The second good bird was a day or two earlier - again in Porthmelgan Valley - a juvenile Pallid Harrier. The second of the autumn following the Fair Isle bird but it was a bit frustrating and I don't know I can prove it was one (as opposed to Monty's - highly unlikely given the date and the other Pallid records this autumn) but there we are, that's patch birding for you. I've copied the following two posts from the Pembs Blog for that day.

I'm sure Mike Y-P will post more later but thanks to him (via Rich on Skok!) for tipping us off about the probable pallid harrier that was seen heading towards Ramsey from St D's Head. We fanned out and after an hours searching Lisa had brief and distant views of a narrow winged ring tail harrier that showed extensive rufous / orange colouring. From what she saw she could narrow it down to Pallid / Monty's but that's all - it surely was the same bird Mike had seen but it was frustrating not to get more on it. We searched for rest of day but it was not to be seen - will have another look now as it is getting dusk

Just back from Fair Isle where I'd been watching a juv Pallid Harrier with Hen Harriers all week and what suddenly appears in Porthmelgan Valley? Yep a juv lightweight Harrier with unstreaked orange underparts and dark secondaries. I suspect it had missed prey and so was circling up from the valley floor. It was clearly slim-winged, particularly the 'hand' and there was no doubt it was either a Pallid or Monty's but the head pattern wasn't clear to see as it rose against the sky and drifted towards me, awkwardly backlit. I had found the head pattern on the Fair Isle bird could be easy or difficult to make out depending on the light etc and so it didn't mean much. I tried to concentrate on the inner primary tips and could not make out any significant dark areas, sufficient to form a 'border' but don't know how difficult this is to make out on Monty's, not having had recent experience of a juv. There didn't appear to be all-dark tips to the primaries so I think Pallid has to be favourite and a bit more time or a couple of photos would have given the evidence but I had left my camera in the car since the forecast was for heavy rain at times. The bird flew off towards Whitesands/Ramsey Sound and I was able to get a message, via Rich B, to Greg and Lisa on Ramsey. Hopefully, since it has appeared on the island, it may just hang around and get nailed.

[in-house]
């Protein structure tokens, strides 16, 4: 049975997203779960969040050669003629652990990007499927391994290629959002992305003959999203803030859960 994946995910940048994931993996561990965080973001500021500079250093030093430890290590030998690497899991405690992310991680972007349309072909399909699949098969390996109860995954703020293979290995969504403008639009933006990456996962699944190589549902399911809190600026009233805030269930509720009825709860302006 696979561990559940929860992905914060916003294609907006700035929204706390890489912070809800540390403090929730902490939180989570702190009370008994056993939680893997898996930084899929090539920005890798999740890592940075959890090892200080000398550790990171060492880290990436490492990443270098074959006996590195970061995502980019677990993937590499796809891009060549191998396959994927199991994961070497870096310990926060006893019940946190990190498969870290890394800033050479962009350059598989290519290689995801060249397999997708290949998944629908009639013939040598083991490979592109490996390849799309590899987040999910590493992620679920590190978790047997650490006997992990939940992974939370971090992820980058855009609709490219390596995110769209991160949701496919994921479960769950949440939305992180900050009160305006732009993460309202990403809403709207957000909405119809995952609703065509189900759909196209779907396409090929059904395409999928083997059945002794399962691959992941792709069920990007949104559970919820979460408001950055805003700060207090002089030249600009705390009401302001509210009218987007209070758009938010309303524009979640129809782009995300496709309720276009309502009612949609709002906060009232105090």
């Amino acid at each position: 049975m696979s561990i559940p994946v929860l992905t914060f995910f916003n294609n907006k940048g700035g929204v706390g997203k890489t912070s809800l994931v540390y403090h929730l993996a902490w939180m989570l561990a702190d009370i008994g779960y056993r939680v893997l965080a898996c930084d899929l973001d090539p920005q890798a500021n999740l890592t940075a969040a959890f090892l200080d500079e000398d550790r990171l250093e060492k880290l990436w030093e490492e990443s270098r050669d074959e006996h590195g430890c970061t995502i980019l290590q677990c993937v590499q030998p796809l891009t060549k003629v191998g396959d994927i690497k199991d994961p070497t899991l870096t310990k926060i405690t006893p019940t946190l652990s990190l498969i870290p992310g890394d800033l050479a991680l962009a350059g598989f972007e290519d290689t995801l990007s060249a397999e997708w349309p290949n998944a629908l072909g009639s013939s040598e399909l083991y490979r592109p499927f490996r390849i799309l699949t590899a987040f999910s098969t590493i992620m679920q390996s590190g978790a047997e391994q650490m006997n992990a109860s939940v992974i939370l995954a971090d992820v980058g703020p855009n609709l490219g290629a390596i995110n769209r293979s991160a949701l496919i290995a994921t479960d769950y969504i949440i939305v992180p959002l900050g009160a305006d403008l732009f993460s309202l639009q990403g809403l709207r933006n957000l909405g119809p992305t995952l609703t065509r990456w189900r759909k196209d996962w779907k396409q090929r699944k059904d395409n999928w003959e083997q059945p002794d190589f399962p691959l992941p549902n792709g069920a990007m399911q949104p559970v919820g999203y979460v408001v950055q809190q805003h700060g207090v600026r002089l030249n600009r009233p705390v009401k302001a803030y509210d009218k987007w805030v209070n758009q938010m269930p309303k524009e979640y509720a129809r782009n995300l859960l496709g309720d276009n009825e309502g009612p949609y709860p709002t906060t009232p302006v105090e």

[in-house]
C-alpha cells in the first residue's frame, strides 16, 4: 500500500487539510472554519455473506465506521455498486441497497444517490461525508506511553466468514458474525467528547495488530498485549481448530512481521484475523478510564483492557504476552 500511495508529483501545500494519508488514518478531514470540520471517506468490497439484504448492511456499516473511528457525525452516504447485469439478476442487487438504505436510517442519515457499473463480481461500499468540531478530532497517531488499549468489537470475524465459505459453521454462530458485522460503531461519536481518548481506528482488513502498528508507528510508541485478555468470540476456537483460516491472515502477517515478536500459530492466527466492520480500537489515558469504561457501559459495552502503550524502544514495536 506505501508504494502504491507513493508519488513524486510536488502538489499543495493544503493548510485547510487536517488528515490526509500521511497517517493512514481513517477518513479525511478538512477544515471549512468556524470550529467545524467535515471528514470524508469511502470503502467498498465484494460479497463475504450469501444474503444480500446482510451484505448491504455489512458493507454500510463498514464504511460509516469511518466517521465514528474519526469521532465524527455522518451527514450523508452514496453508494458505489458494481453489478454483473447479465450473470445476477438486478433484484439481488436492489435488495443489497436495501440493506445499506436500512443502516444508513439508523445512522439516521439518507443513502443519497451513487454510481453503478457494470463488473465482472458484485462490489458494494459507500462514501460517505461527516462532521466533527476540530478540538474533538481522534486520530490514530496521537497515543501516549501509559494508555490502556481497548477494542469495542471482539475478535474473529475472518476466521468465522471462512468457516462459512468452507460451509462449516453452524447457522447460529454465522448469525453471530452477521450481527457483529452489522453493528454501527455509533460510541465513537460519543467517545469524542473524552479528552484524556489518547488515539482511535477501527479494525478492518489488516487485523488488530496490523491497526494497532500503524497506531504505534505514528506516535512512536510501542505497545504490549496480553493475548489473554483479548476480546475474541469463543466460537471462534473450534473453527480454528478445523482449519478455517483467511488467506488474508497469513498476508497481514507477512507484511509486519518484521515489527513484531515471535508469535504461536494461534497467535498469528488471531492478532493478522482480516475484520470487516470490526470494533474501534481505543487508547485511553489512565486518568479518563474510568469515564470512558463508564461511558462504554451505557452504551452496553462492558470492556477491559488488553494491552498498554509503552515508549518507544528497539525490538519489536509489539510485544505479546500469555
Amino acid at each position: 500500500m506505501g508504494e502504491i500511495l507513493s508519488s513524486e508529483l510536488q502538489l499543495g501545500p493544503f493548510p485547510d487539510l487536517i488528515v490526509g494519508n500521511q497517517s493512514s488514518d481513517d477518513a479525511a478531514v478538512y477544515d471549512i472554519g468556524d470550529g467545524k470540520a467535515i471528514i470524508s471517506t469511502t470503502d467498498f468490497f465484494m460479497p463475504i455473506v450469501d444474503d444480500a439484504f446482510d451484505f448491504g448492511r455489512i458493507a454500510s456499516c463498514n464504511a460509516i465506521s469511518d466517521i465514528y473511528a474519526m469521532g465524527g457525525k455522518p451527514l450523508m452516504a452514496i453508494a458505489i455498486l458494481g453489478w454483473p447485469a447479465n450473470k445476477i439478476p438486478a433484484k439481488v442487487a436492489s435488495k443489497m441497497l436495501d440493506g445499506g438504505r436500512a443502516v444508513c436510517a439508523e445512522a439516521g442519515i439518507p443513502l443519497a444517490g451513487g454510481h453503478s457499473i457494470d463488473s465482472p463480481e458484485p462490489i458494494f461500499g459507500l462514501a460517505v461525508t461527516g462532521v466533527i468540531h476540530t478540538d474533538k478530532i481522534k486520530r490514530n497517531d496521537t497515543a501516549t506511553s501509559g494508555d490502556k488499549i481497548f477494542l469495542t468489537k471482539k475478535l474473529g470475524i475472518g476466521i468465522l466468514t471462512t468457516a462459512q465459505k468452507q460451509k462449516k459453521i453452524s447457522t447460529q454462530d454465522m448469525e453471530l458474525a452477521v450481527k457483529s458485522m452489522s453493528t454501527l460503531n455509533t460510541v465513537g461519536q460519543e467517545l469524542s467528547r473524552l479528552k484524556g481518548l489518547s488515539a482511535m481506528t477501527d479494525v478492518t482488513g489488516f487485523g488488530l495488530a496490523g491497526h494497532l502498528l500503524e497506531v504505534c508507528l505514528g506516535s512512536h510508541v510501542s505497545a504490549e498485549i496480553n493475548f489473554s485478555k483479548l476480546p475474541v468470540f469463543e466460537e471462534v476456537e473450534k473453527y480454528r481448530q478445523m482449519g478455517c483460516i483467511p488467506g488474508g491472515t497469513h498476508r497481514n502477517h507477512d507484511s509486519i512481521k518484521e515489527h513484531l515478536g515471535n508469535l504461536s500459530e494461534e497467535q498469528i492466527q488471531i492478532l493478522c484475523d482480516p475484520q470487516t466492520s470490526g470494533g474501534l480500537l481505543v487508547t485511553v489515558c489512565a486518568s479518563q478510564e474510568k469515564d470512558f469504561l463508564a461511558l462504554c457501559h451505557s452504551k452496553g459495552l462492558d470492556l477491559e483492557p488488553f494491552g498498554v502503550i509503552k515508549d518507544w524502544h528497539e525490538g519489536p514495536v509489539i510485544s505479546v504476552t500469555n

Posted by Mike Y-P at 8:02p.m.

03 November 2015

Fair Isle September 5th-19th

Kathy and I made the epic trip via smaller and smaller prop planes from Birmingham to Fair Isle, stopping overnight in Lerwick, luckily as it turned out since fog grounded all flights to Fair Isle that day. The next morning we waited with Eric and Ann Millls from Nova Scotia and a couple of locals for the wind to drop sufficiently to allow take-off. It was ok at first but the drop down to the cliff level landing strip on Fair Isle was a nightmare, we were blown all over the place; even the pilot looked a bit shaken.

 The photo of our transport below was taken later in the week in very calm conditions.

The best bird already on the Island was this superb male Hawfinch which was very approachable, quite a show-off in fact at Barkland and Chalet. Though, as it turned out, the Citrine Wagtail which everyone thought had gone, was to turn up again on subsequent days but remained pretty flighty and impossible to photograph.

Bonxies were pretty much everywhere, maybe three hundred still present on the Island,a bit like Sparrows really. Quite threatening Sparrows though.

As high pressure took over the amazing scenery came into its own, lovely views of the huge and impressive cliff landscsapes.

The first real new rarity was an Arctic Warbler found bouncing about in the heather, it had been a long time since I'd seen one - I think the last was on Blakeney Point about 30 years ago. I think this may have been my bird-of-the-trip, just edging the Pallid Harrier.